THE DIRECTION OF DISCOMFORT

Words by Mia Jerritt
Photo by Kyle Hansen

How moving outside of your regular patterns can help you manage fear and map your own future.

 


 

If you dare to live a life of infinite possibility and opportunity, it is essential to understand how comfort can be a trap. Limiting yourself to your comfort zone is akin to learning to drive without ever leaving the driveway. Managing discomfort takes practice and allows for growth. When we learn to practice discomfort in the face of our fears, it encourages us to change and adapt. Fear creates closets in our mind and threatens to keep us firmly rooted within our comfort zones. These same comfort zones keep us playing small because they are predictable, typical, normal, and comfortable.

Fear creates patterns of thought, which over time, become real. As adults, our boogeyman is our certainty that we can’t do something, we are not good enough, we might fail, or things won’t work out. In these stories, our fears are what are scratching at the cellar door and the light that needs turning on is the courage to move through those fears.

When we are young, we develop ways of being to keep things safe and predictable. These survival strategies are unconscious techniques. Though we don’t create these strategies knowingly, they create us. For example, if one of your fears is failure, strategies to ensure that failure doesn’t happen may include procrastination, excuses, and a lack of commitment.

As humans, the strategies we employ can either be our formula for success or the source of our limitations. They define our reality, our way of thinking, and the way we show up in life. Our actions and outcomes are affected as a result. These strategies determine what is possible. Survival strategies are not what we do, but the source of why we do the things we do. Even if we want to push our limits, our habitual strategies may not to be useful, and may even impede our success.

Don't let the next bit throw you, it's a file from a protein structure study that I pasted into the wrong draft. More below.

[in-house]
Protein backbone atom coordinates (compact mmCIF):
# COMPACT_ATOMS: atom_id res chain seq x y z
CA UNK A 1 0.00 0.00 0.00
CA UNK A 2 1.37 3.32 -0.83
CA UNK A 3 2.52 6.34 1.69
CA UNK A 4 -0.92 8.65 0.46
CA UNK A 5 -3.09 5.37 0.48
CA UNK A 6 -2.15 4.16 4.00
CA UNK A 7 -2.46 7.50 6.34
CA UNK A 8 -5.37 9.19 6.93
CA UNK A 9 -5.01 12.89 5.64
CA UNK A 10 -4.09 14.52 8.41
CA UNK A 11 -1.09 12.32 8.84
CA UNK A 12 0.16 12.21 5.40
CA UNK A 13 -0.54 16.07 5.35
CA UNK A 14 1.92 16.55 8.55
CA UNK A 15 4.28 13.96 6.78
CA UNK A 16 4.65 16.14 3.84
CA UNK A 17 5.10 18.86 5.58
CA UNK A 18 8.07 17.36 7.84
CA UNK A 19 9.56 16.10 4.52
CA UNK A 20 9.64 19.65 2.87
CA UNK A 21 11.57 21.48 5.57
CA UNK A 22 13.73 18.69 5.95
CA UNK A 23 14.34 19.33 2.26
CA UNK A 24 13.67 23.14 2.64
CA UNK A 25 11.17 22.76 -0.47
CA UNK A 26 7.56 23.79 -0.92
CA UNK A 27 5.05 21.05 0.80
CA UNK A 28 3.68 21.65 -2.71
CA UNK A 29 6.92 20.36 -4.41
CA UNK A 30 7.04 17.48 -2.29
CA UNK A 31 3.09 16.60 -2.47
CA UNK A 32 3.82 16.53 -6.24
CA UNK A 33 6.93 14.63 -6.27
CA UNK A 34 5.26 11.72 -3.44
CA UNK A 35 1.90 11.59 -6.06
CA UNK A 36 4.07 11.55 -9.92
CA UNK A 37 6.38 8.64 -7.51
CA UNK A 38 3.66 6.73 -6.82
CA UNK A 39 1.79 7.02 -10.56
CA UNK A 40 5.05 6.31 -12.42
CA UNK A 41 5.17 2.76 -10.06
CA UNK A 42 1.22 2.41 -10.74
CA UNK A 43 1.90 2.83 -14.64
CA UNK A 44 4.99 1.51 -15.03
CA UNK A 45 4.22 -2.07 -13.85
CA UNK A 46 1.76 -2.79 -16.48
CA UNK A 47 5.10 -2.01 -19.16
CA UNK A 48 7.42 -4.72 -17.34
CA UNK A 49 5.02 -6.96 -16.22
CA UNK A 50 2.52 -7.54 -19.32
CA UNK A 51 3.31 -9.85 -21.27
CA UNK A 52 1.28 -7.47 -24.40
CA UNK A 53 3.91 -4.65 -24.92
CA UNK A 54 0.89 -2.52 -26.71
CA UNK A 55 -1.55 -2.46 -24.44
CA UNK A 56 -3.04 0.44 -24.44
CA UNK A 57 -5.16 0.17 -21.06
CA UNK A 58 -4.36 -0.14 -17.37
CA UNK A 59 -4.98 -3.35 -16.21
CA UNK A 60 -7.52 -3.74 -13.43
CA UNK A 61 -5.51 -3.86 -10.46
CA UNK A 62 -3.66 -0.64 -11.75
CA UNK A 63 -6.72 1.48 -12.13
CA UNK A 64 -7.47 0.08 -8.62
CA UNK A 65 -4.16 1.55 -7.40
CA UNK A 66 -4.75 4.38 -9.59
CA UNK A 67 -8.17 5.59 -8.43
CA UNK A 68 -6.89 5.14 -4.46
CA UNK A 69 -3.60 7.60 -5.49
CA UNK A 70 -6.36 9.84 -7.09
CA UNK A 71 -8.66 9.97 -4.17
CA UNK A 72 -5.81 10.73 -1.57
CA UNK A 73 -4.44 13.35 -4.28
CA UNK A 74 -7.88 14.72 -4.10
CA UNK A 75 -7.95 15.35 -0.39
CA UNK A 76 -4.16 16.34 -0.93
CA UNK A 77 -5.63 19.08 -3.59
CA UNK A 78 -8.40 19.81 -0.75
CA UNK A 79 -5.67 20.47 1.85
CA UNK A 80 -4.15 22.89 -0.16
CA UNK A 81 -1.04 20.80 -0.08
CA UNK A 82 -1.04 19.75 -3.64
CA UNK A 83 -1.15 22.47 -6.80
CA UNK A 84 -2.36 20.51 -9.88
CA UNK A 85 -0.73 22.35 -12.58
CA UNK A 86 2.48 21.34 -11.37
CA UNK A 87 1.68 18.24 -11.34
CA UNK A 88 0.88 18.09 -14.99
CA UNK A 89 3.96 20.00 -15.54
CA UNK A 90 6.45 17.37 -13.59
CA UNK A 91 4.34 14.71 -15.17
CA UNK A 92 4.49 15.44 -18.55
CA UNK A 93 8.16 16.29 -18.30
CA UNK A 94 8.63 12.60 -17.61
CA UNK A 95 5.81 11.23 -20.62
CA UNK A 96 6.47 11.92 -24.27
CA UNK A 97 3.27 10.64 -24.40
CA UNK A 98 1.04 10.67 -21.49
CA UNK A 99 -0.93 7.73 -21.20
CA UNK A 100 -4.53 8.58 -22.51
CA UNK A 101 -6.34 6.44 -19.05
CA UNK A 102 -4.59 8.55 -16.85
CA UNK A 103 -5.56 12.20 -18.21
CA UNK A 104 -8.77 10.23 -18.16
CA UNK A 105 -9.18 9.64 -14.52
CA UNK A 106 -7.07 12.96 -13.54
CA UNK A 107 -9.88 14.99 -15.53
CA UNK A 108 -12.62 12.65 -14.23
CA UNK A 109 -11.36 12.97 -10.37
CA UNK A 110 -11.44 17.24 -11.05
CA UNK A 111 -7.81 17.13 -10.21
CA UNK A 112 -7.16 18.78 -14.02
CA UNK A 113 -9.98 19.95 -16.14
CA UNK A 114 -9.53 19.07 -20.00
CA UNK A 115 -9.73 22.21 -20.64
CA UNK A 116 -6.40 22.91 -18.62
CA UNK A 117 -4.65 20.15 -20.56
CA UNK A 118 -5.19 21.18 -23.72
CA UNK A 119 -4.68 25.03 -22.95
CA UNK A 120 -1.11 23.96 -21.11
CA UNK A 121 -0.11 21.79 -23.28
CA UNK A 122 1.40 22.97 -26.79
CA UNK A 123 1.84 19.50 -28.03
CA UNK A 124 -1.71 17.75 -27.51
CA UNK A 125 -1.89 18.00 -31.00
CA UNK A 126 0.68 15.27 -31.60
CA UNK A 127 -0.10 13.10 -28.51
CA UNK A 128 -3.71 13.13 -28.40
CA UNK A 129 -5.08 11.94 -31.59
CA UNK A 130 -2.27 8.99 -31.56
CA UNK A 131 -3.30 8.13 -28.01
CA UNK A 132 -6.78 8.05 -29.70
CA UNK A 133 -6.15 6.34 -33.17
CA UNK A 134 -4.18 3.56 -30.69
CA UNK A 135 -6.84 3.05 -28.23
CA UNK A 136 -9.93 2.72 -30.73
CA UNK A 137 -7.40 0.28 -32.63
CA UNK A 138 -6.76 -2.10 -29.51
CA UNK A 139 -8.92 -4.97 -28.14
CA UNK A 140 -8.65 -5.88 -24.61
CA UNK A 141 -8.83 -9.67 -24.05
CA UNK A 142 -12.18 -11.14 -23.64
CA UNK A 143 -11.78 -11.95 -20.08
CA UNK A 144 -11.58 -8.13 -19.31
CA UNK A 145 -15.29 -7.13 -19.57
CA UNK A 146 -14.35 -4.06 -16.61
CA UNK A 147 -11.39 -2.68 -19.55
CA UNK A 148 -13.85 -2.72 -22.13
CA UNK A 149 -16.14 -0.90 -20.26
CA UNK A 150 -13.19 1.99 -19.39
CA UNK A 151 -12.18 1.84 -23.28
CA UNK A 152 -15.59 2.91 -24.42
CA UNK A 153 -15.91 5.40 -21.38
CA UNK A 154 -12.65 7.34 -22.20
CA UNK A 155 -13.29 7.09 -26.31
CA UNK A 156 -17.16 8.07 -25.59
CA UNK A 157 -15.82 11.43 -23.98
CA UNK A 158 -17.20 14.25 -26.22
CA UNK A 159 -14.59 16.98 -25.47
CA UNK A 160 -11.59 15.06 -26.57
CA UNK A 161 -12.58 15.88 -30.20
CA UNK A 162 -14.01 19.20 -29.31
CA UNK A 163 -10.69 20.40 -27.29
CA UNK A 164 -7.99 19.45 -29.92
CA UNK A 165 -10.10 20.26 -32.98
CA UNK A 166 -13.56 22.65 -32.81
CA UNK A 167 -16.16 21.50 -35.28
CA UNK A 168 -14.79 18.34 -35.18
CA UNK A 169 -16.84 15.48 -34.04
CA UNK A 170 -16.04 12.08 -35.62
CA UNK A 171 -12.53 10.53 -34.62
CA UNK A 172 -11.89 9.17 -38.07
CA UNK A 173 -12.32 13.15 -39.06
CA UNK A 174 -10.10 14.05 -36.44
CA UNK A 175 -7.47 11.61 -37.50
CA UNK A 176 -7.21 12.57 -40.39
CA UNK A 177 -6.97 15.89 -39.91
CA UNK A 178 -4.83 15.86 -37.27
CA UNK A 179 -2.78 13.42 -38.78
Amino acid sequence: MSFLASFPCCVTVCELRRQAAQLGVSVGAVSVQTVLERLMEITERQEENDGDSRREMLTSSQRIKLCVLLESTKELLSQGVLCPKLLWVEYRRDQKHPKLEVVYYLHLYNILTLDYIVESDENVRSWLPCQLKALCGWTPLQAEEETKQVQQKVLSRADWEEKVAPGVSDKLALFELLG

Recognizing and distinguishing between these strategies is the first step to moving outside of a cyclical way of being. It begins by realizing we cannot conquer anything that we do not acknowledge exists. We cannot conquer fear of failure, rejection, loss, or abandonment without acknowledging that these fears are controlling us. A coach, such as me, can facilitate awareness and choice around a person’s fears, comfort zones, and goals, and accelerates a focused action plan for the future. A coach works with clients to take them from the present to where they want to be in the future, where all possibility lives.

Start by asking yourself these three questions: In what areas of my life am I too comfortable? In what areas of my life do I avoid discomfort? And finally, what is this discomfort costing me? Change occurs when awareness is followed with practice, choice, and action. With this formula, anything is possible.




Category: Volume 15